August 26, 1918
Charles Smith Rutherford
When Lieutenant Charles Rutherford, only 26, took part in the Fourth Battle of the Scarpe on Aug. 26, 1918, he had already earned the Military Medal at Passchendaele in 1917 and the Military Cross earlier in the month in the Battle of Amiens. He was about to add the Victoria Cross to his honours.
In the vanguard in the advance on Monchy-le-Preux, France, Rutherford was leading an assault party of 5th Battalion, Canadian Mounted Rifles, when he became separated from his men. He came across a pillbox harbouring two enemy officers backed by 43 men and three machine guns. He gestured them to come out with his revolver. When they declined his invitation, he accepted theirs to go closer, his boldness adding credence to a convincing bluff. He persuaded the officers they were surrounded, hoodwinking them into surrendering. He also inveigled one of the enemy officers to stop a nearby machine gun playing havoc with his men, who were then able to come more quickly to his aid.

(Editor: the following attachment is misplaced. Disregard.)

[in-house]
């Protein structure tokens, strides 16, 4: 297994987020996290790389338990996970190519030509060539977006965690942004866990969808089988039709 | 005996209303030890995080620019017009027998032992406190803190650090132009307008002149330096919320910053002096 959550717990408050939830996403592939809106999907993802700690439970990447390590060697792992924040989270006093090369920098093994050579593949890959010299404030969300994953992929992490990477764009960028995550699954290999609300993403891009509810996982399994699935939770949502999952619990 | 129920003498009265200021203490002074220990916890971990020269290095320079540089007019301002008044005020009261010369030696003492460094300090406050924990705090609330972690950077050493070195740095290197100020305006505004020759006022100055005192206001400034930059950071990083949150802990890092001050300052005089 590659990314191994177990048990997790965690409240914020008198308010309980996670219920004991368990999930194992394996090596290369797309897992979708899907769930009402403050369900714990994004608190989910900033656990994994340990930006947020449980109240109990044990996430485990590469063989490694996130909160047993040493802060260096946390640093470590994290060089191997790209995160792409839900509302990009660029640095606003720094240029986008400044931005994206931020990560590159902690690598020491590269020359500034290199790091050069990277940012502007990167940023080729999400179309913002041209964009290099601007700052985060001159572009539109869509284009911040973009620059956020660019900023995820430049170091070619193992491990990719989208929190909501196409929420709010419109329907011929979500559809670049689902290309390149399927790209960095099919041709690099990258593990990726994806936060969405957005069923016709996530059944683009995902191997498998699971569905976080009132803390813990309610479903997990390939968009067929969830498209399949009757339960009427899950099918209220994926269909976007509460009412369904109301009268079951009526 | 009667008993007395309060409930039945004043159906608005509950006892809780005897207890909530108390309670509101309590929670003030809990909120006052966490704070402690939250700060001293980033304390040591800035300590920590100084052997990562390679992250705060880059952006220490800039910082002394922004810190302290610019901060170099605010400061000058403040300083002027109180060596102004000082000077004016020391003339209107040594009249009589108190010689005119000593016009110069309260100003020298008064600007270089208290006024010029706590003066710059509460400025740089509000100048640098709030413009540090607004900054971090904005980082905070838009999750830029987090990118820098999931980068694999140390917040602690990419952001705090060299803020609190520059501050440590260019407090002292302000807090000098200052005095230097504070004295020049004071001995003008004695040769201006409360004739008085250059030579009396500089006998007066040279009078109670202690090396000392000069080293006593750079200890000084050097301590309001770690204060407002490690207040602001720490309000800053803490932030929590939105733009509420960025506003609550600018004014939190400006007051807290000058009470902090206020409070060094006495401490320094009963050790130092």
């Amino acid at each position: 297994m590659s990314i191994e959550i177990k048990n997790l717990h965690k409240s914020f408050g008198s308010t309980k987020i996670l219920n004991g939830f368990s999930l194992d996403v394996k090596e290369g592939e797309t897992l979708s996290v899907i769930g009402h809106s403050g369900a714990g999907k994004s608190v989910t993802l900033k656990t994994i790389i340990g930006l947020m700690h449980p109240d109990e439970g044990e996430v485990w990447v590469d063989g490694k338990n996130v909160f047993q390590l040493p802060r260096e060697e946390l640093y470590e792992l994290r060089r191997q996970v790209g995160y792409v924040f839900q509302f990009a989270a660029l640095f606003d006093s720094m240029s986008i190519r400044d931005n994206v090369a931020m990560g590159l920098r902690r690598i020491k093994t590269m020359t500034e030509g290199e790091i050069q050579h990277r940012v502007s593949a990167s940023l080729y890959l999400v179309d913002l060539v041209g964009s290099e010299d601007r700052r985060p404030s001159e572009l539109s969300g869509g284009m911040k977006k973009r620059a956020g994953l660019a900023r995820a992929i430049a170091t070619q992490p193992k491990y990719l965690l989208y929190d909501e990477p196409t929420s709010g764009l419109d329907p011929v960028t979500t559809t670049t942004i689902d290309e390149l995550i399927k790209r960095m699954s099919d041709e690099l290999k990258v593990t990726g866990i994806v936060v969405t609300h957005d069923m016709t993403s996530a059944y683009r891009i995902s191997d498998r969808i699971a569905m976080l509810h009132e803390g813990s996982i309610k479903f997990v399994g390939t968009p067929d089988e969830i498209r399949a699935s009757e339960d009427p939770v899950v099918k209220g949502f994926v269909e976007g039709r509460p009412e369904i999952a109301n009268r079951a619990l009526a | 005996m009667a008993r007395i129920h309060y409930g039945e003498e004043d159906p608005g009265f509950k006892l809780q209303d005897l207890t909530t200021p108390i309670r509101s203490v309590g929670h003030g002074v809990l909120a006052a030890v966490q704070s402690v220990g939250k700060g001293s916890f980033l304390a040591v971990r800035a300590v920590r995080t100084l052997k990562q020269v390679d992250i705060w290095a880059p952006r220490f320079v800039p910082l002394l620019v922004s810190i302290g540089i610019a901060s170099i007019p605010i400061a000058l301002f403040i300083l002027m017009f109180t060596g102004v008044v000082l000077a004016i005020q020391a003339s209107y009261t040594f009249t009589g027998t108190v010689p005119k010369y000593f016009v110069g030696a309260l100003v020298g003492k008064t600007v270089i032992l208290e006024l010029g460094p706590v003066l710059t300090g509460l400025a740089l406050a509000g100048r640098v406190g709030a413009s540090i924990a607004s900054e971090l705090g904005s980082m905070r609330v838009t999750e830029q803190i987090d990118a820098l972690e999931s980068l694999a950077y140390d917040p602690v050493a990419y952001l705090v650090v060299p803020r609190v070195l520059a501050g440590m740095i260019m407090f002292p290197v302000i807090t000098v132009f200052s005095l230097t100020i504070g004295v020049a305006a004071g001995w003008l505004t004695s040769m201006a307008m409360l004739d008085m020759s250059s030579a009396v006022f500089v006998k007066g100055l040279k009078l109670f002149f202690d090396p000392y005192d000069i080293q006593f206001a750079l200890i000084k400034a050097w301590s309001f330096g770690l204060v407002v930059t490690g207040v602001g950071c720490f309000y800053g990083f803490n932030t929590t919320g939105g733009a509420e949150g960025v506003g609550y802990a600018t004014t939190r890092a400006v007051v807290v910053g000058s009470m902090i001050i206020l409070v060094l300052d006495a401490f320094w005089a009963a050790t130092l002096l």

When further advance of the assault was held up by machine-gun fire from yet another pillbox, Rutherford led a Lewis gun section in and captured 35 more prisoners, and their guns.
The Victoria Cross was awarded “for most conspicuous bravery, initiative and devotion to duty,” reads the citation. “The bold and gallant action of this officer contributed very materially to the capture of the main objective and was a wonderful inspiration to all ranks in pressing home the attack on a very strong position.”
Rutherford began his military career among the ranks, but ended it as a captain. After the war, he served as sergeant-at-arms of the Ontario Legislature and joined the Veterans Guard of Canada during the Second World War.
Rutherford died in 1989, aged 97, believe to be the last of the First World War Victoria Cross recipients in Canada. He is buried in his hometown of Colborne, Ont.